US told to spill the beans on "internet kill switch"
A federal court has ruled that the US government must reveal details of Homeland Security's internet "kill switch."
Homeland Security insisted that protocols, dubbed Standard Operating Procedure 303, must be kept secret to protect national interests and the safety of individuals. However, the United States District Court for the District of Columbia disagreed.
The Electronic Privacy Information Centre (EPIC) wanted to know the protocols which govern shutting down wireless networks to prevent the remote detonation of bombs. Generally civil liberty groups don't like the idea of switching off networks.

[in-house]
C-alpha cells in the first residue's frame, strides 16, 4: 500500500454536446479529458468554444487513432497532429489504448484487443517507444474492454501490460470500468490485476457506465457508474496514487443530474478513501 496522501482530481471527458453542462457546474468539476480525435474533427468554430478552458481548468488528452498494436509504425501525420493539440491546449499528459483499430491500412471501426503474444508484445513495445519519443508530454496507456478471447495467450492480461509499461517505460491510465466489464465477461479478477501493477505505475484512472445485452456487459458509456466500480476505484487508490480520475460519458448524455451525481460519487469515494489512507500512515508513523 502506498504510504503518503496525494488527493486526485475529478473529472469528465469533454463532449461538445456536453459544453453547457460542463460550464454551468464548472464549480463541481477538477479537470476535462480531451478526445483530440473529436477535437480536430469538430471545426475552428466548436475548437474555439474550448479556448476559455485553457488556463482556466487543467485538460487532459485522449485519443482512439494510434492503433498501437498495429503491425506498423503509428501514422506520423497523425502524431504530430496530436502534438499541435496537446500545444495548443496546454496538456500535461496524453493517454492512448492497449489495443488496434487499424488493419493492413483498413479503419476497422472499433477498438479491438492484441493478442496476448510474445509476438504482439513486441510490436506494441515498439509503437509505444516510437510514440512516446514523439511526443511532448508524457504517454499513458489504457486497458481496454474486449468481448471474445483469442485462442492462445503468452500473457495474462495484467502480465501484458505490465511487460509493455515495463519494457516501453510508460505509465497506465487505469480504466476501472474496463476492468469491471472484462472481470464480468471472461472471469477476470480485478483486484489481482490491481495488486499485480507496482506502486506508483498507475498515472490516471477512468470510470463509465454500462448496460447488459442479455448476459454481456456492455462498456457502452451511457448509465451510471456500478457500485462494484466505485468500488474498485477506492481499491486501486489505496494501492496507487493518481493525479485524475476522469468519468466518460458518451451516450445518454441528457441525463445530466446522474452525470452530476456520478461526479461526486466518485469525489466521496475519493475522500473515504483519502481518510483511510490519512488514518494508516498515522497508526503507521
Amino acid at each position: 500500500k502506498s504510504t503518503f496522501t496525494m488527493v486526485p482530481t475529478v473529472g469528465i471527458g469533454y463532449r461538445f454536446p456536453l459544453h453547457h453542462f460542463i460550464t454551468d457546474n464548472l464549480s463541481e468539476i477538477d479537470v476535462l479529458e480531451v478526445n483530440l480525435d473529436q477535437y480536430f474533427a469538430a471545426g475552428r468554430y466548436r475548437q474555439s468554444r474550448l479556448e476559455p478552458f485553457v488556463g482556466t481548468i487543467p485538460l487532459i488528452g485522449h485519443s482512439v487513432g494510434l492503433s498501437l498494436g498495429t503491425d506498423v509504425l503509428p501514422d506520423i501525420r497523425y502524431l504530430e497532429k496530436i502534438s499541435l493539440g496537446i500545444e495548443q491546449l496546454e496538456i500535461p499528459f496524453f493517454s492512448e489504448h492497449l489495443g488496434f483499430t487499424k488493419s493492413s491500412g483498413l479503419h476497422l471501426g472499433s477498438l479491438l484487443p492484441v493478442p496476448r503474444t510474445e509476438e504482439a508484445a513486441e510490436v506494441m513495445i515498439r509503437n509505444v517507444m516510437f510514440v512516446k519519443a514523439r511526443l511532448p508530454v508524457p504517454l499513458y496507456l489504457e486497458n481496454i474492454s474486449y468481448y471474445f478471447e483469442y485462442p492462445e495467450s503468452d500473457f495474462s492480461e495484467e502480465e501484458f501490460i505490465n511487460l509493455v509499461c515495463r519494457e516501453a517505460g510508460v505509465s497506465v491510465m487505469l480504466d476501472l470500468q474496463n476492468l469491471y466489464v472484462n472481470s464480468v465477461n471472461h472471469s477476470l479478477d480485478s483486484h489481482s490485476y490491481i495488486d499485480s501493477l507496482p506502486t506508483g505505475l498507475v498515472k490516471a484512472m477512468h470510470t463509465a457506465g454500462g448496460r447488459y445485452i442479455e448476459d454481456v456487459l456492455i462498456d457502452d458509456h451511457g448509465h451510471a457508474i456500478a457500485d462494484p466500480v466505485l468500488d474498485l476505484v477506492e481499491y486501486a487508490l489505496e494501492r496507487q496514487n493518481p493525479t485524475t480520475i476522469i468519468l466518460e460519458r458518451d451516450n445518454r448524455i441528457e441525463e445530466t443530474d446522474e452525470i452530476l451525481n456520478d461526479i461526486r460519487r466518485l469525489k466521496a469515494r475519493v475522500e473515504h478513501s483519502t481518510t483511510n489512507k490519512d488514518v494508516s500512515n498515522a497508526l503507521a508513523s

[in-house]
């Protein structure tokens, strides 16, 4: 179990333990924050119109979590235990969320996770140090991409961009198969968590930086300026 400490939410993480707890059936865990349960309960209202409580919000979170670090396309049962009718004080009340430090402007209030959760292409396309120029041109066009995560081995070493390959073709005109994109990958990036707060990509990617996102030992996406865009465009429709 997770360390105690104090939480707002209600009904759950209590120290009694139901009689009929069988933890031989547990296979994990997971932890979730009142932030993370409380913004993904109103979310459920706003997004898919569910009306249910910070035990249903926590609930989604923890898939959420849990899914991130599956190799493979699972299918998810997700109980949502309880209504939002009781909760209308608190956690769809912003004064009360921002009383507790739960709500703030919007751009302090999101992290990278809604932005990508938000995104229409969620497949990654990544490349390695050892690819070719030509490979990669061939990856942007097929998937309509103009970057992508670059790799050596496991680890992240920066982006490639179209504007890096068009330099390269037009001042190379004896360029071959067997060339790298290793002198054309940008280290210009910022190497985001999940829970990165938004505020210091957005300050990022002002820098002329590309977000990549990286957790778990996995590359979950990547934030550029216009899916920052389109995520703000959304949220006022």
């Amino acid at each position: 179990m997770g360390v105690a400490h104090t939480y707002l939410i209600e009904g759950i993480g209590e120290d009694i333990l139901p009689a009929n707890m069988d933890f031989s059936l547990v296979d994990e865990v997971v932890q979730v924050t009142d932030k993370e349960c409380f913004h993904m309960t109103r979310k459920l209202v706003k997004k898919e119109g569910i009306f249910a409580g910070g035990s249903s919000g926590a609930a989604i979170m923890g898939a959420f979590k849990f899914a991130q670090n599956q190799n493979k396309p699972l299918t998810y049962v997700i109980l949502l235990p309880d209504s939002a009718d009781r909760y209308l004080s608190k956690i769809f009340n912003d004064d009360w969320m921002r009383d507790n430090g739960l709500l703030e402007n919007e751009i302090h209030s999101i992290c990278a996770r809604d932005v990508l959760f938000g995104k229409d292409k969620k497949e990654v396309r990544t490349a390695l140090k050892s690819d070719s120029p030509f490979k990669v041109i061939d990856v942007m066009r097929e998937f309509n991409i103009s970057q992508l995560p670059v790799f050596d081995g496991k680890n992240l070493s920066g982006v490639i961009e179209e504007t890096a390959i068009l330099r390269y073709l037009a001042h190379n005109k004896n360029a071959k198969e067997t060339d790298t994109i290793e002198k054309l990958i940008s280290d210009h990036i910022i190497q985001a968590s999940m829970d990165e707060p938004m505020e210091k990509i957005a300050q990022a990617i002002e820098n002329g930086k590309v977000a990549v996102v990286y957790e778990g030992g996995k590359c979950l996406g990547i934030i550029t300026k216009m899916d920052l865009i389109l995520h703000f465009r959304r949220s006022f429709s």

When EPIC first asked the Department for details, it said that it could not find any records on the kill switch. EPIC appealed, the agency found the protocol, but redacted most of it.
The court told Homeland Security that it wrongly claimed that it could withhold Standard Operating Procedure 303 because it was not a technique for law enforcement investigations or prosecutions.
The court said that interpreting a safety exemption to "encompass possible harm to anyone anywhere in the United States within the blast radius of a hypothetical unexploded bomb also flies in the face of repeated Supreme Court directions.
Homeland Security is expected to appeal. Otherwise it has 30 days to release the protocols to EPIC.